oalib

Publish in OALib Journal

ISSN: 2333-9721

APC: Only $99

Submit

Any time

2019 ( 164 )

2018 ( 164 )

2017 ( 150 )

2016 ( 188 )

Custom range...

Search Results: 1 - 10 of 90093 matches for " Allan I Bloom "
All listed articles are free for downloading (OA Articles)
Page 1 /90093
Display every page Item
Trans-arterial chemo-embolization is safe and effective for very elderly patients with hepatocellular carcinoma
Matan J Cohen,Allan I Bloom,Orly Barak,Alexander Klimov
World Journal of Gastroenterology , 2013, DOI: 10.3748/wjg.v19.i16.2521
Abstract: AIM: To assess the safety and efficacy of trans-arterial chemo-embolization (TACE) in very elderly patients. METHODS: A prospective cohort study, from 2001 to 2010, compared clinical outcomes following TACE between patients > 75 years old and younger patients (aged between 65 and 75 years and younger than 65 years) with hepatocellular carcinoma (HCC), diagnosed according to the European Association for the Study of the Liver and the American Association for the Study of Liver Diseases criteria. The decision that patients were not candidates for curative therapy was made by a multidisciplinary HCC team. Data collected included demographics, co-morbidities, liver disease etiology, liver disease severity and the number of procedures. The primary outcome was mortality; secondary outcomes included post-embolization syndrome (nausea, fever, abdominal right upper quadrant pain, increase in liver enzymes with no evidence of sepsis and with a clinical course limited to 3-4 d post procedure) and 30-d complications. Additionally, changes in liver enzyme measurements were assessed [alanine and aspartate aminotransferase (ALT and AST), gamma-glutamyl transpeptidase and alkaline phosphatase] in the week following TACE. Analysis employed both univariate and multivariate methods (Cox regression models). RESULTS: Of 102 patients who underwent TACE as sole treatment, 10 patients (9.8%) were > 80 years old at diagnosis; 13 (12.7%) were between 75 and 80 years, 45 (44.1%) were between 65 and 75 years and 34 (33.3%) were younger than 65 years. Survival analysis demonstrated similar survival patterns between the elderly patients and younger patients. Age was also not associated with the adverse event rate. Survival rates at 1, 2 and 3 years from diagnosis were 74%, 37% and 31% among patients < 65 years; 83%, 66% and 48% among patients aged 65 to 75 years; and 86%, 41% and 23% among patients > 75 years. There were no differences between the age groups in the pre-procedural care, including preventive treatment for contrast nephropathy and prophylactic antibiotics. Multivariate survival analysis, controlling for disease stage at diagnosis with the Barcelona Clinic Liver Cancer score, number of TACE procedures, sex and alpha-fetoprotein level at the time of diagnosis, found no significant difference in the mortality hazard for elderly vs younger patients, and there were no differences in post-procedural complications. Serum creatinine levels did not change after 55% of the procedures, in all age groups. In 42% of all procedures, serum creatinine levels increased by no more than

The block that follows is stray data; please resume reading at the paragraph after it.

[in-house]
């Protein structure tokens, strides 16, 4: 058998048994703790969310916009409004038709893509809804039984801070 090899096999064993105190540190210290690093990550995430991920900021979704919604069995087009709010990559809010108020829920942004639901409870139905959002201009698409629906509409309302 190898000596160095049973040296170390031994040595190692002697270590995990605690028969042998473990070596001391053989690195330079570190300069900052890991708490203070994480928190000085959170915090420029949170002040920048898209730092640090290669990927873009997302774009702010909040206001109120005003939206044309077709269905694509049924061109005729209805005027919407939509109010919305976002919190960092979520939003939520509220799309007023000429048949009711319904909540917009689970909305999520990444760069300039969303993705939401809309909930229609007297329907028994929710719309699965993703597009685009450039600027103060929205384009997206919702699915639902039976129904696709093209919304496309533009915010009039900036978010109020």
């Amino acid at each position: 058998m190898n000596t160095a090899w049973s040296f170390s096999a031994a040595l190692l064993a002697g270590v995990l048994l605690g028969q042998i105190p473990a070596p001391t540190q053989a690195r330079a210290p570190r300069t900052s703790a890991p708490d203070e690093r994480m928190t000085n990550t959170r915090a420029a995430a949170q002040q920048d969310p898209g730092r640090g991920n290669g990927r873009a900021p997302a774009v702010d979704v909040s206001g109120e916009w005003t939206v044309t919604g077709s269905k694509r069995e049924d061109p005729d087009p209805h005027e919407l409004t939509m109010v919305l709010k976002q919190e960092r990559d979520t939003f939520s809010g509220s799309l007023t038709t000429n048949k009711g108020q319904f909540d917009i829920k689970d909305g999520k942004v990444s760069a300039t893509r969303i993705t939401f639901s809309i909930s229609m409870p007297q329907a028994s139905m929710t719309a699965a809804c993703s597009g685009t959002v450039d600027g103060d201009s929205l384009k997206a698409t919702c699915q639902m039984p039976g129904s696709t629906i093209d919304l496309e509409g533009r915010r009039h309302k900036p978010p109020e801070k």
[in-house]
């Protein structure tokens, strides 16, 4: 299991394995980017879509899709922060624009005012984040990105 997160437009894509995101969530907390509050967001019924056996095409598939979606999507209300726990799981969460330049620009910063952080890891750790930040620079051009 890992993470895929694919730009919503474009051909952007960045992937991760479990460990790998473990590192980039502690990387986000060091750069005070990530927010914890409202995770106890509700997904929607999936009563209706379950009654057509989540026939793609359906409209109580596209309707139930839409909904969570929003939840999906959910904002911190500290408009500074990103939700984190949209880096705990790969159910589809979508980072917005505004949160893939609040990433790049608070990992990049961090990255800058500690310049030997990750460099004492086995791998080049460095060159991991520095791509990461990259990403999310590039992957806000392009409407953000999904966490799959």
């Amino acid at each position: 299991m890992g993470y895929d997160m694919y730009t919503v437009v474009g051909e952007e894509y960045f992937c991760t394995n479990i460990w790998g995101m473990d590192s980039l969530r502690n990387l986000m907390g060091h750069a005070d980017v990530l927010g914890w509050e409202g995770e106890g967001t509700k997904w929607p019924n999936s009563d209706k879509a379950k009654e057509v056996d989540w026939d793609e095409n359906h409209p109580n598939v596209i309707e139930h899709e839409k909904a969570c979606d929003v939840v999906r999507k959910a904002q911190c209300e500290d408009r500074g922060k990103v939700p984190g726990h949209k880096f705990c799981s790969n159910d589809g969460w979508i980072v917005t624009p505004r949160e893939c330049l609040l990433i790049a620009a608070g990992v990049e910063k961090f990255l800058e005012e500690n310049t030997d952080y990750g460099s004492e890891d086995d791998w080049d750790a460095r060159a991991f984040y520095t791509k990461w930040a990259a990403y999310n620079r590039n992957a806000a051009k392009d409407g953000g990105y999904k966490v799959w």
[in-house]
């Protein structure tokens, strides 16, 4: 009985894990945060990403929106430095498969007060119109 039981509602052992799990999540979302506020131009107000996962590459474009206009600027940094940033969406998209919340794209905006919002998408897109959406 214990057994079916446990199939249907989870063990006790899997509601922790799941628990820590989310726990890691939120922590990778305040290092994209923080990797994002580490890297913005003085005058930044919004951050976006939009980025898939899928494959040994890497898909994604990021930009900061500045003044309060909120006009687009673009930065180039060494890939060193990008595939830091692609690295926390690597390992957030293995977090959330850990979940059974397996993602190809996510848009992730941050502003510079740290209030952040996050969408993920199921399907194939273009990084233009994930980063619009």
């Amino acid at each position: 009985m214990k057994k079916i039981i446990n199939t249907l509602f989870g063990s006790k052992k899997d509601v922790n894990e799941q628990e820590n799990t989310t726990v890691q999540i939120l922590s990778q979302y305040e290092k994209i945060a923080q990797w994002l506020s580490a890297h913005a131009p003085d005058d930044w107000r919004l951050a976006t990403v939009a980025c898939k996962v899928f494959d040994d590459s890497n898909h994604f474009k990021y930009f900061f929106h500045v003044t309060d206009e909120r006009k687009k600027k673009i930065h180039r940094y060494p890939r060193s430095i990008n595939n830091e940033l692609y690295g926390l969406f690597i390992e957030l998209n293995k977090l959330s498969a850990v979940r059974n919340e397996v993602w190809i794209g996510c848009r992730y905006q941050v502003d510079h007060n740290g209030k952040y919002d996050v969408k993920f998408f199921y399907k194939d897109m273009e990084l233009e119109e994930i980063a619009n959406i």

Complications of high grade liver injuries: management and outcomewith focus on bile leaks
Miklosh Bala, Samir Gazalla, Mohammad Faroja, Allan I Bloom, Gideon Zamir, Avraham I Rivkind, Gidon Almogy
Scandinavian Journal of Trauma, Resuscitation and Emergency Medicine , 2012, DOI: 10.1186/1757-7241-20-20